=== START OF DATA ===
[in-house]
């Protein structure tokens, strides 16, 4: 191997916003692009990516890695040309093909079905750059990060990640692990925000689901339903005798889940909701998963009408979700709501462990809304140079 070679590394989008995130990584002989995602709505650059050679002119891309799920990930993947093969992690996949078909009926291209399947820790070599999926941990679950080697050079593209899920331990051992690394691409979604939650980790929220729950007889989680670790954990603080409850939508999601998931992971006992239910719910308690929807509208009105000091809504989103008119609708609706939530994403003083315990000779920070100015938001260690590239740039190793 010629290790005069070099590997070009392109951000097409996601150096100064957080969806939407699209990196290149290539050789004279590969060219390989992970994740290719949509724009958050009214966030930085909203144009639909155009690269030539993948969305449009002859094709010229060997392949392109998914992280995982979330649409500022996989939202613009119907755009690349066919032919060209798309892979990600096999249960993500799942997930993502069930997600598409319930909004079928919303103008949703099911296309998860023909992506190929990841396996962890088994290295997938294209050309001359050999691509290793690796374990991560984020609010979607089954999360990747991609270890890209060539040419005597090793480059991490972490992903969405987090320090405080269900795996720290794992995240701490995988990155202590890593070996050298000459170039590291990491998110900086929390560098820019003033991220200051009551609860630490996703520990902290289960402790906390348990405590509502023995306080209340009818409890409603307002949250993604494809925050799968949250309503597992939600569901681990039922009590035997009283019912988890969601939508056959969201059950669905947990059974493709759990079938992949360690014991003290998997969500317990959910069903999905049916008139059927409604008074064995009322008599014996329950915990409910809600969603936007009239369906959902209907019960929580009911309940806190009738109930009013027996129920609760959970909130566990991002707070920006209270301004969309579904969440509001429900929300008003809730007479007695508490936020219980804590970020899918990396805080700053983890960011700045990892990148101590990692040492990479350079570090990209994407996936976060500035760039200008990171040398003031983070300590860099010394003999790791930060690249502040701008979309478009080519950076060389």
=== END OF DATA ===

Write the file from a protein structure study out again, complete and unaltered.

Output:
[in-house]
């Protein structure tokens, strides 16, 4: 191997916003692009990516890695040309093909079905750059990060990640692990925000689901339903005798889940909701998963009408979700709501462990809304140079 070679590394989008995130990584002989995602709505650059050679002119891309799920990930993947093969992690996949078909009926291209399947820790070599999926941990679950080697050079593209899920331990051992690394691409979604939650980790929220729950007889989680670790954990603080409850939508999601998931992971006992239910719910308690929807509208009105000091809504989103008119609708609706939530994403003083315990000779920070100015938001260690590239740039190793 010629290790005069070099590997070009392109951000097409996601150096100064957080969806939407699209990196290149290539050789004279590969060219390989992970994740290719949509724009958050009214966030930085909203144009639909155009690269030539993948969305449009002859094709010229060997392949392109998914992280995982979330649409500022996989939202613009119907755009690349066919032919060209798309892979990600096999249960993500799942997930993502069930997600598409319930909004079928919303103008949703099911296309998860023909992506190929990841396996962890088994290295997938294209050309001359050999691509290793690796374990991560984020609010979607089954999360990747991609270890890209060539040419005597090793480059991490972490992903969405987090320090405080269900795996720290794992995240701490995988990155202590890593070996050298000459170039590291990491998110900086929390560098820019003033991220200051009551609860630490996703520990902290289960402790906390348990405590509502023995306080209340009818409890409603307002949250993604494809925050799968949250309503597992939600569901681990039922009590035997009283019912988890969601939508056959969201059950669905947990059974493709759990079938992949360690014991003290998997969500317990959910069903999905049916008139059927409604008074064995009322008599014996329950915990409910809600969603936007009239369906959902209907019960929580009911309940806190009738109930009013027996129920609760959970909130566990991002707070920006209270301004969309579904969440509001429900929300008003809730007479007695508490936020219980804590970020899918990396805080700053983890960011700045990892990148101590990692040492990479350079570090990209994407996936976060500035760039200008990171040398003031983070300590860099010394003999790791930060690249502040701008979309478009080519950076060389």